While the Klondike Gold Rush is one of the most widely known events in Canadian history, particularly outside Canada, the rest of the Yukon’s long and diverse history attracts little attention. Important developments such as Herschel Island whaling, pre-1900 fur trading, the post-Second World War resource boom, a lengthy struggle for responsible government, and the emergence of Indigenous political protest remain poorly understood.
Placing well-known historical episodes within the broader sweep of the past, Land of the Midnight Sun gives particular emphasis to the role of First Nations people and the lengthy struggle of Yukoners to find their place within Confederation. This broader story incorporates the introduction of mammoth dredges that scoured the Klondike creeks, the impressive Elsa-Keno Hill silver mines, the impact of residential schools on Aboriginal children, the devastation caused by the sinking of the Princess Sophia, the Yukon’s remarkable contributions to the national First World War effort, and the sweeping transformations associated with the American occupation during the Second World War.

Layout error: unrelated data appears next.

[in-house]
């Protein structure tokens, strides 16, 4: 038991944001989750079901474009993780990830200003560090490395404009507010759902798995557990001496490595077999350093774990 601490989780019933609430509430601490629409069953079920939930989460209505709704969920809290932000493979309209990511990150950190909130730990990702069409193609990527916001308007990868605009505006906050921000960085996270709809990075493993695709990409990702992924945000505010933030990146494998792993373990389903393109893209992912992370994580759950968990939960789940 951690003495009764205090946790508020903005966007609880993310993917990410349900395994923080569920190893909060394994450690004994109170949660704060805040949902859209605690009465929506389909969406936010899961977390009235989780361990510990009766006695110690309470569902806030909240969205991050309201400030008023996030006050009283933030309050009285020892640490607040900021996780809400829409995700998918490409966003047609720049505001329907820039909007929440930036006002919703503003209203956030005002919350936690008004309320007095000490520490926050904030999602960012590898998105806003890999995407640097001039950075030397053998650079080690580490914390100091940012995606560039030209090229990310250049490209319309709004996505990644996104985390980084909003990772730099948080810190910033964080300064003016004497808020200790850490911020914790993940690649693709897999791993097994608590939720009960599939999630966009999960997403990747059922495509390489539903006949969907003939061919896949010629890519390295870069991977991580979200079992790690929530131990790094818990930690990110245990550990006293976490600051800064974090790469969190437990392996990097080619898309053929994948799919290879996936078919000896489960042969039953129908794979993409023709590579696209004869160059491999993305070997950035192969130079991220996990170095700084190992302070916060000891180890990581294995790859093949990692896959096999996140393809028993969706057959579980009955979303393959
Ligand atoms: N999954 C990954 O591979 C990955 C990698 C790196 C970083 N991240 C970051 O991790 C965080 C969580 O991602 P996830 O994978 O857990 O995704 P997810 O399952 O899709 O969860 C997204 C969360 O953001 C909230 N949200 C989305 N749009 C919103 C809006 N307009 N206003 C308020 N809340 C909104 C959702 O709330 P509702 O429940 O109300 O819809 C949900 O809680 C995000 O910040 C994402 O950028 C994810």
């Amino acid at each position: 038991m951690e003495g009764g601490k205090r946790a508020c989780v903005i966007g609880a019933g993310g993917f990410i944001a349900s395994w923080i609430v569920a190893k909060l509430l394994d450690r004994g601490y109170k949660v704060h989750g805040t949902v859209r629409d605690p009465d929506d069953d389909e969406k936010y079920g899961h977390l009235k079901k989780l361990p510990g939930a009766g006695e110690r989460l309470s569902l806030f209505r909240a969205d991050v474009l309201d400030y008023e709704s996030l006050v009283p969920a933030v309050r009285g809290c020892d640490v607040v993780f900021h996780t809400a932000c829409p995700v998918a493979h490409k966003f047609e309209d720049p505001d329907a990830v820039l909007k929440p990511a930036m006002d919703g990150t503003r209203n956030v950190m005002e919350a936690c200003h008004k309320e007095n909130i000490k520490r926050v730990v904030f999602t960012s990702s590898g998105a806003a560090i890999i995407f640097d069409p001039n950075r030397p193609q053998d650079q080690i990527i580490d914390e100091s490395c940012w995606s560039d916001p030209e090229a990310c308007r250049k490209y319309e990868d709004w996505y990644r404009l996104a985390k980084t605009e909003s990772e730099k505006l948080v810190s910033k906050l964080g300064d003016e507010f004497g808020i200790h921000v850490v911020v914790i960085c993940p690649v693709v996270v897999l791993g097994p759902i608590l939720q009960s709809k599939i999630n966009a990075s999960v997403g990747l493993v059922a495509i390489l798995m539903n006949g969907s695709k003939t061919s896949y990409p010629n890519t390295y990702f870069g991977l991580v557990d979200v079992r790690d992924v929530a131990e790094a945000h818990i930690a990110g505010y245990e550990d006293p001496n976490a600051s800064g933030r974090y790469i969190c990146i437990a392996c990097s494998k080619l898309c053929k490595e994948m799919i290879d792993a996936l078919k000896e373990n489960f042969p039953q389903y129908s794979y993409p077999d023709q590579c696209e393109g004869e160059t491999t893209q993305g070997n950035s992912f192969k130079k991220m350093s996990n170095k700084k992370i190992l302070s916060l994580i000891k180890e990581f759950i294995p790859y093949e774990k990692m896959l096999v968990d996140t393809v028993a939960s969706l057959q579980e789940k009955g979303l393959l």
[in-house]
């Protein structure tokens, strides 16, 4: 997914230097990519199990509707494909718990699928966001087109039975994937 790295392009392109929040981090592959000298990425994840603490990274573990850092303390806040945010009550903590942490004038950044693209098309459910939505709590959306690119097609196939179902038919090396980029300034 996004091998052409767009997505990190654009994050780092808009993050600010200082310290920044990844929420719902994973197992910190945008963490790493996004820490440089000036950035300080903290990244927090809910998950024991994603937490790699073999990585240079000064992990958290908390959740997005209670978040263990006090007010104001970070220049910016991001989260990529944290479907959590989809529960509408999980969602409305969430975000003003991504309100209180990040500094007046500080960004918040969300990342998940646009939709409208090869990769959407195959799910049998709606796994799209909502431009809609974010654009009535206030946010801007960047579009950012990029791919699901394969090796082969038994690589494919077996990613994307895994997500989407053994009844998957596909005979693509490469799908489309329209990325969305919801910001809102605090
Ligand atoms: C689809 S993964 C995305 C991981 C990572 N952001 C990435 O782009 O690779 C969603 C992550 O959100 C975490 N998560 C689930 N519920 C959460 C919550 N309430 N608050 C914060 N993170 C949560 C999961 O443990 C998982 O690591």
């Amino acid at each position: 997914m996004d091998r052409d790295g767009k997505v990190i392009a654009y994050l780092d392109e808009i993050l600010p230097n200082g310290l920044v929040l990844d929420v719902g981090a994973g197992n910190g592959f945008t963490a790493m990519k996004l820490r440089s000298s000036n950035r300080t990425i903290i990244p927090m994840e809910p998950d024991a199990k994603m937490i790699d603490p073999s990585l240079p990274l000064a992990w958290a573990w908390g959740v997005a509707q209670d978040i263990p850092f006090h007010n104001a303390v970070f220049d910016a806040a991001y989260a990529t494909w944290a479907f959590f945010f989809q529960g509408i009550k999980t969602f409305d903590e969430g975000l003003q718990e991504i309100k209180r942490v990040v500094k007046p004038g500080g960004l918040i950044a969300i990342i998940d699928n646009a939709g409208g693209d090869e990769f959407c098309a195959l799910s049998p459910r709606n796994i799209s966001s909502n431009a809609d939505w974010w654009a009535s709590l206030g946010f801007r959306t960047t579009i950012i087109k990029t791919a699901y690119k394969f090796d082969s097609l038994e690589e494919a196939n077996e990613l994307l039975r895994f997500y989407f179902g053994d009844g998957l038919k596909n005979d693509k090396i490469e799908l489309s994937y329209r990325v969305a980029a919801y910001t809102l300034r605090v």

Land of the Midnight Sun has long been the standard source for understanding the history of the territory. This third edition includes a new preface to update readers on developments in the Yukon’s economy, culture, and politics, including Indigenous self-government.